Another alternative is to use software such as Excl to calculate results. Using the formula above and A=695 and B=525 it is relatively simple to create a spreadsheet to calculate corrected times and scoring based on the PHRF rating and actual elapsed time. NSYA has available a spreadsheet that has been formatted to do this if anyone wishes to use Excel.

## How were PHRF-NS ratings obtained and why are they different than other PHRF areas?

This is a commonly asked question that deserves a thoughtful response.

Prior to August 2008 a PHRF number was displayed on the Sail Nova Scotia website for each boat. It must be noted that this was an approximate number that used a simple conversion formula to calculate a PHRF like number. What must also be noted is that while this was close for boats in an ASPN 100 – 115 range it became further distorted as boats became faster. The end result was that Sail Nova Scotia appeared to rate boats in the 110ASPN range faster than other PHRF areas and boats in the very fast end of our fleet slower than other areas. This was largely due to the built in A & B factors that were included in our ASPN handicapping system. At this point we should also remember that at the time the ASPN system was created a very fast boat was ASPN 120 and a typical boat was ASPN 100 – 110. For this and other reasons the old conversion formula and published PHRF like numbers were removed from NSYA web site in August 2008.

In the Fall of 2008 NSYA (now Sail Nova Scotia) set new PHRF base handicaps for our fleet. The prime requirement when setting these handicaps was to maintain the characteristic of the NSYA fleet rather than using PHRF numbers set in other areas. In very simple terms this maintains the speed relationships between boats in NSYA as existed at the time in our ASPN system. The process adopted by NSYA has been named the Reference Method and has preserved to the greatest extent possible the many years of racing history established in Nova Scotia.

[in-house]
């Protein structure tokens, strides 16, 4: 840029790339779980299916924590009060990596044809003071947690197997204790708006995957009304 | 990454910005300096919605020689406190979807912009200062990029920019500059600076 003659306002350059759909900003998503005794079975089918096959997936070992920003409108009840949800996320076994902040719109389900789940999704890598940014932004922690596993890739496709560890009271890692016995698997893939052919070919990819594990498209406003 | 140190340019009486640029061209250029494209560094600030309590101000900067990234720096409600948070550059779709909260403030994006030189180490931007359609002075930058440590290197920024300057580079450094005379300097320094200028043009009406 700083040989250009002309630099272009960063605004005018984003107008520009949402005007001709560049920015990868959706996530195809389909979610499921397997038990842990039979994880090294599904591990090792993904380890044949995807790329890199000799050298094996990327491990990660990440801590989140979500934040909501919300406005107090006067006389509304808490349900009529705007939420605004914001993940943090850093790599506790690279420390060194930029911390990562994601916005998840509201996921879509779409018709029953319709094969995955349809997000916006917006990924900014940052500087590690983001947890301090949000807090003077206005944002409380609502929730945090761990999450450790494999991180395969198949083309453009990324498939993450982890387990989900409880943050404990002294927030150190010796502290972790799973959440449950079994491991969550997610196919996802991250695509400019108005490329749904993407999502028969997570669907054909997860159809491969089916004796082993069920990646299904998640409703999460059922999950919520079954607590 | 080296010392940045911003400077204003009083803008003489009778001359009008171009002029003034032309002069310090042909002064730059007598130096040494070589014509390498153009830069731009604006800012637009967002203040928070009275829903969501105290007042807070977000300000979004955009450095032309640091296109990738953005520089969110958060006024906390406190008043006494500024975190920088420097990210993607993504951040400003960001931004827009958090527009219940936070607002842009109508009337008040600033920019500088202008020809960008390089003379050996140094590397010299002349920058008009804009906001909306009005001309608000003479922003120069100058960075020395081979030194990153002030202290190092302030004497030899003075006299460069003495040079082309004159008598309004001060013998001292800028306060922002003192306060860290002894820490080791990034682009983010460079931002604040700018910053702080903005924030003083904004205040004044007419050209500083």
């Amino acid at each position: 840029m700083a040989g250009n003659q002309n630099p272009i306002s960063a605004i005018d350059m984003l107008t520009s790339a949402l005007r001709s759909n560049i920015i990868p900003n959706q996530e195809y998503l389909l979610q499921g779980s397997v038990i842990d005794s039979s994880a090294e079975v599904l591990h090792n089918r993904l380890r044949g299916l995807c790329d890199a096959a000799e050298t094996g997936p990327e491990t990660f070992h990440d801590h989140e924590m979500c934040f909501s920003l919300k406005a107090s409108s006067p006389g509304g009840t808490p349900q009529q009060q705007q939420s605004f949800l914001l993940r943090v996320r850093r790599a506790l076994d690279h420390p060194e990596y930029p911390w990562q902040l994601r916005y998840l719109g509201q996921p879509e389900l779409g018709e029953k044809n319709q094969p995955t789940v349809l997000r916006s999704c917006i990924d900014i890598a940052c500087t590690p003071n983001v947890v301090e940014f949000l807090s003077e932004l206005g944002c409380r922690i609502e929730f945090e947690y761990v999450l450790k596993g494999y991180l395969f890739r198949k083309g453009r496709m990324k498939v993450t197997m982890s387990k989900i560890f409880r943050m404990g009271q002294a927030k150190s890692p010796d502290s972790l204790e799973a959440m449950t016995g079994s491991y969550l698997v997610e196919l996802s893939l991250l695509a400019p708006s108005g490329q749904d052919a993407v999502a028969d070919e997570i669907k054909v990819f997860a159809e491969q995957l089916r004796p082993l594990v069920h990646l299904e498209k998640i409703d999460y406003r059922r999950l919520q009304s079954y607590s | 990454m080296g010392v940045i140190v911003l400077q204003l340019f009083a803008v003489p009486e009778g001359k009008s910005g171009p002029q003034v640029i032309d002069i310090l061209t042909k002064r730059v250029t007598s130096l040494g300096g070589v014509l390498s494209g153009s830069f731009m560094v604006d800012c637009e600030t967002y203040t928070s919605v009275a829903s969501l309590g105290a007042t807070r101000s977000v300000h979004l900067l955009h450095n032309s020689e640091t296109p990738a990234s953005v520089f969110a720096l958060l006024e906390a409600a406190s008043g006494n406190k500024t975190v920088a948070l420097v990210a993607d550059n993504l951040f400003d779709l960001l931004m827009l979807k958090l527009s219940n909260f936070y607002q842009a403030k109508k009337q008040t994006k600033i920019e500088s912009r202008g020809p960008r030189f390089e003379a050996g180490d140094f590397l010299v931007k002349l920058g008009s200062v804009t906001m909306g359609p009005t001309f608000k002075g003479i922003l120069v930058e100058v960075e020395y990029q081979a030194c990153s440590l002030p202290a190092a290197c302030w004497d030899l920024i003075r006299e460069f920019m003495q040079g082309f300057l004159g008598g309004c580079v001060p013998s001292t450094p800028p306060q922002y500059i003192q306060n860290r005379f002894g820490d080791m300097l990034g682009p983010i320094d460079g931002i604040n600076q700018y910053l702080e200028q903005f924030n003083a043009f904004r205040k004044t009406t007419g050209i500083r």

The reference method utilized is a simple concept. A number of very standard boats (ex. J35) at approx 5 ASPN point intervals were selected and the ASPN base rating pegged at an average of 5 very strong PHRF areas with the same standard boats. The regional variations in Nova Scotia were preserved by maintaining the ASPN speed relationship of every boat in the Sail Nova Scotia fleet to these standard boats to determine the PHRF number. Utilizing this method boat A is still faster or slower than boat B if it was in ASPN. Our PHRF base handicaps are in line with other PHRF areas while maintaining the speed relationships that have already been established in Nova Scotia under the ASPN system.

## How can I compare PHRF handicaps to ASPN handicaps?